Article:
Trucker of the Month

James Jaillet | August 01, 2010

‘My No. 1 idol’

Ron Boudreaux bought his 2007 Freightliner new in 2006. Before that he owned a ’97 Freightliner Classic, driving 2.5 million miles in nine years.

A brother’s influence imparts to Louisiana driver aheart for the road and a successful career


Ron Boudreaux used to be his older brother’s shadow. Whatever job Charles held, Ron says he was “right there behind him.” Charles started out cutting down trees, then moved to making local deliveries in the Houston area.

After Charles took up trucking, he included his younger brother. Driving along Interstate 10 near the Louisiana-Texas border one day in the late 1970s, Charles pulled over and told then 25-year-old Ron to get behind the wheel.

“He asked me, ‘Do you think you can do this?’ and I said, ‘I don’t know.’ He said, ‘Well I think you can,’” Boudreaux says. “I didn’t even know how to shift the gears, but he taught me how to drive. He taught me the old-fashioned way.”

Boudreaux picked up more than just operating skills from his older brother. The 57-year-old owner-operator says his brother taught him mechanics and how to use maps and plan routes. “He even did his best to keep me out of trouble.”

The Youngstown, La., native and resident landed his first driving job hauling supplies and equipment to oil fields for a Houston-based company named Joe D. Hughes in 1978. Twenty years later, Boudreaux took his life savings into the Baton Rouge, La., Freightliner dealership and bought a 1997 Classic.

That year, 1998, he became the first owner-operator at the newly founded Raider Express. He’s still with Raider, hauling fresh and frozen meats nationwide.

“The first five years of my career, I told myself, ‘Well, one day I’m going to have my own truck. One day I’m going to have a big pretty truck,’” Boudreaux says. “I never gave up. Every day out here it’s like a dream come true.”

Boudreaux traded his Freightliner in 2006 for a 2007 Coronado. The next year, he netted $60,000 and reached 1 million accident-free miles.

He says it’s hard to succeed as a one-truck operation. “Prices keep going up and up and up,” he says. “Your wages don’t.” To counteract that, Boudreaux says he strives to keep overhead down, manage fixed costs, be diligent with preventive maintenance and occasionally work extra days.

Boudreaux practices what he preaches, says Raider Express President Mike Eggleton Sr. Boudreaux has worked with him his entire trucking career, following him from Joe D. Hughes to two other companies and eventually Raider.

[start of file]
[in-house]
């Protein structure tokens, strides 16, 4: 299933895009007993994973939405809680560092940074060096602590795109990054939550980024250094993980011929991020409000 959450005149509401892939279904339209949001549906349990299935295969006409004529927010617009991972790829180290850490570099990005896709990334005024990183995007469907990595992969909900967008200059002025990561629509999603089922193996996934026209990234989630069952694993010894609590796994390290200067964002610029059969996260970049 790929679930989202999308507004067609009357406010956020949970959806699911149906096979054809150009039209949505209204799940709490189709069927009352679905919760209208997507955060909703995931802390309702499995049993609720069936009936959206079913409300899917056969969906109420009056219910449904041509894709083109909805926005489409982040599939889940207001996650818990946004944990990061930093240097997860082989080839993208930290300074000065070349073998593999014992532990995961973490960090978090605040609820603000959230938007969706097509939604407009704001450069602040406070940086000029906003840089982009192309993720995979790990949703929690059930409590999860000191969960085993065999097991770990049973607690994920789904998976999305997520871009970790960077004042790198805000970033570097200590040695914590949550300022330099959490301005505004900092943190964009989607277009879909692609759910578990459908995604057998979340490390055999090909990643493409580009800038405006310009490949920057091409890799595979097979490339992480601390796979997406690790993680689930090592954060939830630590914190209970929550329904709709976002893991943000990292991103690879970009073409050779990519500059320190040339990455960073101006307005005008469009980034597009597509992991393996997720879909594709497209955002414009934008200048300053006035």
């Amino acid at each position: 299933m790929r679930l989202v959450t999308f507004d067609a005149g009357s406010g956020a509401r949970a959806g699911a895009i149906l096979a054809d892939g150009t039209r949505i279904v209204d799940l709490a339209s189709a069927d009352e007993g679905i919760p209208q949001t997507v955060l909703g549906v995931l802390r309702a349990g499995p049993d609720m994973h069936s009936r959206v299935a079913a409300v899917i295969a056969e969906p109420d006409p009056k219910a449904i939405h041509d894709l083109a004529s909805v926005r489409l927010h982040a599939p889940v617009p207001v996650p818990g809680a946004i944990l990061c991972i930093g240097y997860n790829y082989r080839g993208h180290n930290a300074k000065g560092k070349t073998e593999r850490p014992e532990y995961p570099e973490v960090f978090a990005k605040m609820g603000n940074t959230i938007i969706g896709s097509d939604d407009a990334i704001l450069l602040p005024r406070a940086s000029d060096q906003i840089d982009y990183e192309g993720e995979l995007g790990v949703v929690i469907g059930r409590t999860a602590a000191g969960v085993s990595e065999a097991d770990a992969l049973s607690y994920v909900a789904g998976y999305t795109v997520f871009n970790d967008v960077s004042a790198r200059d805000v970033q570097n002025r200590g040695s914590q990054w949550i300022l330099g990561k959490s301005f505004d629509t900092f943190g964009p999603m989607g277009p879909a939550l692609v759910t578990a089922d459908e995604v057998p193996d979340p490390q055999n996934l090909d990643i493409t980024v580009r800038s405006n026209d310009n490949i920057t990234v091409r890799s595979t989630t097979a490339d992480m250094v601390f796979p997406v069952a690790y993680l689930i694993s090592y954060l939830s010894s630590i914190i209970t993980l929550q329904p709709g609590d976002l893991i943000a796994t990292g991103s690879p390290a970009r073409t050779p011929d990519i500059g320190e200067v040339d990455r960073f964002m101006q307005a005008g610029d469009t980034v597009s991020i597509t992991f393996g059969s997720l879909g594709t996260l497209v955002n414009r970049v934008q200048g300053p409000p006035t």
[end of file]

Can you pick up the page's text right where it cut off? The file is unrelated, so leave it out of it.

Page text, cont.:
“He’s the hardest working man I know. He’s never late on a load,” Eggleton says. “You can absolutely depend on him being where he says he’s going to be when he says he’s going to be there.”

Boudreaux is the company’s “go-to guy,” says dispatcher Nick Nordquist. “You can call on him when you need something to get done, and he makes it happen. He’s top notch with everything he does.”

Boudreaux, Raider’s first owner-operator, stands with Mike Eggleton, center, and his sons, Dan, left, and Michael Jr., right.

Boudreaux says he has persevered through the ups and downs of the trucking industry. “I’m at the peak of it right now,” he says. “But there’s bad times and good times. You just have to stick with it through both.”

His brother didn’t get to see the peak of the career he introduced to Boudreaux years ago. In 2005, Charles died after a heart attack.

“He was my No. 1 idol,” Boudreaux says of his brother. “I went to him in my young days to get to know whatever I needed to know.  He took me by the hand and showed me everything he knew about trucking.

“We enjoyed life together, traveled together, partied together. He was always right there – there for me at all times.”

Boudreaux says he’s not sure if he’ll ever step away from over-the-road trucking. “I don’t know if it’s the smell of the diesel or the highway – it’s addicting. It’s very addicting. The more you do it, the more you like it. I can’t see that I ever will retire myself. I’ll save money, but as long as I’m physically healthy, I’m going to be driving a truck.” n


Ron Boudreaux

1952 Born Oct. 3 in Lafayette, La.

1970 Daughter, Karen, was born Aug. 26

As a company driver for Joe D. Hughes in the early 1980s, Boudreax hauled equipment to oil fields on flatbed in an International cabover.

1973 Daughter, Casandra, was born July 15

1978 Started as a company driver for Joe. D Hughes

1980 Daughter, Tondelaya, was born Dec. 20

1992 Daughter, Ashley, was born Oct. 12

1998 Bought first truck

1999 Married Marcella Pradier Oct. 3

2007 Reached 1 million accident-free miles in March

2010 Named finalist for Truckload Carriers Association Owner-Operator of the Year

 

Trucker trivia

BARBECUE RIBS and family go hand-in-hand when he’s not on the road, Boudreaux says. He has a special recipe for his ribs and cooks them in the barbecue pit at his house, usually for 10 to 15 people. “When the people in my neighborhood see me out by the barbecue pit, we get a lot of passersby,” he says.

ZYDECO DANCING used to bring Boudreaux and his wife Marcella back to Louisiana when they lived in Houston. Boudreaux says they visited Louisiana on his days off to find places to dance to the accordion-based music.


Nominations for 2011 Owner-Operator of the Year, hosted by Overdrive and the Truckload Carriers Association, are due by Aug. 15. Visit Truckload.org to apply. For more information, see Page 72.


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